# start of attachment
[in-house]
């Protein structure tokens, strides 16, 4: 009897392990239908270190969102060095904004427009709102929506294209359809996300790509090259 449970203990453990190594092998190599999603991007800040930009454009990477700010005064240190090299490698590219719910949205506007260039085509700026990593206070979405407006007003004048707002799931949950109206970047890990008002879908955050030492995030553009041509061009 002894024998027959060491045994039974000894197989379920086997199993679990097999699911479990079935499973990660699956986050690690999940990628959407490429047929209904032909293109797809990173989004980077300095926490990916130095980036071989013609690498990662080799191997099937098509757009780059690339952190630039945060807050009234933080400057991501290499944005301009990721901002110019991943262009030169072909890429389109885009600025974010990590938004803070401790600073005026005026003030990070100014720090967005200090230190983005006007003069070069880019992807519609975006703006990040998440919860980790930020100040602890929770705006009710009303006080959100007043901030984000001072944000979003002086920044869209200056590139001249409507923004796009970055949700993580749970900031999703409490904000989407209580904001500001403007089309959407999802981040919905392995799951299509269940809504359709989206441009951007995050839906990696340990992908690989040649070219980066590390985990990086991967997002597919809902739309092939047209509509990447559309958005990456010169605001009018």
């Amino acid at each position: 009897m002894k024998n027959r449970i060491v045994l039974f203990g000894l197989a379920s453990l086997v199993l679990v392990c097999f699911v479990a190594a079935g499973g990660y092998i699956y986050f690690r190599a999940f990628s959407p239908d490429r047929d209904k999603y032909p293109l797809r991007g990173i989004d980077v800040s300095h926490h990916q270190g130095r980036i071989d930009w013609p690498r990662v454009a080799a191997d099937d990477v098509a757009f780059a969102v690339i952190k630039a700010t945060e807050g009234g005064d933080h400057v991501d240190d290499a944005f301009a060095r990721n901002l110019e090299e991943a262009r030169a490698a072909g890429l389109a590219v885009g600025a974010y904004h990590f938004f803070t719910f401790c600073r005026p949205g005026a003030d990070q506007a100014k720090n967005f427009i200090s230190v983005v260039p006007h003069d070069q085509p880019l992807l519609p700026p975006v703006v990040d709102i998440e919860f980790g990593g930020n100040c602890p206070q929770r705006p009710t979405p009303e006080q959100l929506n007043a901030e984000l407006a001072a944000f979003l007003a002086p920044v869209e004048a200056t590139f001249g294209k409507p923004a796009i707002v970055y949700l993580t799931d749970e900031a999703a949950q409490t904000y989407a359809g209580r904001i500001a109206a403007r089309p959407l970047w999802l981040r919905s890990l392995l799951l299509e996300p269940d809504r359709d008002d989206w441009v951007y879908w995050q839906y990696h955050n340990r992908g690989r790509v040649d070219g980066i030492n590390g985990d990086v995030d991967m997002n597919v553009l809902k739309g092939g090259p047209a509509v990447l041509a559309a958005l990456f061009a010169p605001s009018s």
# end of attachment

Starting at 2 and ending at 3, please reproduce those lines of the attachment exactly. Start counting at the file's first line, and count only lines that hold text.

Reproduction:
């Protein structure tokens, strides 16, 4: 009897392990239908270190969102060095904004427009709102929506294209359809996300790509090259 449970203990453990190594092998190599999603991007800040930009454009990477700010005064240190090299490698590219719910949205506007260039085509700026990593206070979405407006007003004048707002799931949950109206970047890990008002879908955050030492995030553009041509061009 002894024998027959060491045994039974000894197989379920086997199993679990097999699911479990079935499973990660699956986050690690999940990628959407490429047929209904032909293109797809990173989004980077300095926490990916130095980036071989013609690498990662080799191997099937098509757009780059690339952190630039945060807050009234933080400057991501290499944005301009990721901002110019991943262009030169072909890429389109885009600025974010990590938004803070401790600073005026005026003030990070100014720090967005200090230190983005006007003069070069880019992807519609975006703006990040998440919860980790930020100040602890929770705006009710009303006080959100007043901030984000001072944000979003002086920044869209200056590139001249409507923004796009970055949700993580749970900031999703409490904000989407209580904001500001403007089309959407999802981040919905392995799951299509269940809504359709989206441009951007995050839906990696340990992908690989040649070219980066590390985990990086991967997002597919809902739309092939047209509509990447559309958005990456010169605001009018």
């Amino acid at each position: 009897m002894k024998n027959r449970i060491v045994l039974f203990g000894l197989a379920s453990l086997v199993l679990v392990c097999f699911v479990a190594a079935g499973g990660y092998i699956y986050f690690r190599a999940f990628s959407p239908d490429r047929d209904k999603y032909p293109l797809r991007g990173i989004d980077v800040s300095h926490h990916q270190g130095r980036i071989d930009w013609p690498r990662v454009a080799a191997d099937d990477v098509a757009f780059a969102v690339i952190k630039a700010t945060e807050g009234g005064d933080h400057v991501d240190d290499a944005f301009a060095r990721n901002l110019e090299e991943a262009r030169a490698a072909g890429l389109a590219v885009g600025a974010y904004h990590f938004f803070t719910f401790c600073r005026p949205g005026a003030d990070q506007a100014k720090n967005f427009i200090s230190v983005v260039p006007h003069d070069q085509p880019l992807l519609p700026p975006v703006v990040d709102i998440e919860f980790g990593g930020n100040c602890p206070q929770r705006p009710t979405p009303e006080q959100l929506n007043a901030e984000l407006a001072a944000f979003l007003a002086p920044v869209e004048a200056t590139f001249g294209k409507p923004a796009i707002v970055y949700l993580t799931d749970e900031a999703a949950q409490t904000y989407a359809g209580r904001i500001a109206a403007r089309p959407l970047w999802l981040r919905s890990l392995l799951l299509e996300p269940d809504r359709d008002d989206w441009v951007y879908w995050q839906y990696h955050n340990r992908g690989r790509v040649d070219g980066i030492n590390g985990d990086v995030d991967m997002n597919v553009l809902k739309g092939g090259p047209a509509v990447l041509a559309a958005l990456f061009a010169p605001s009018s």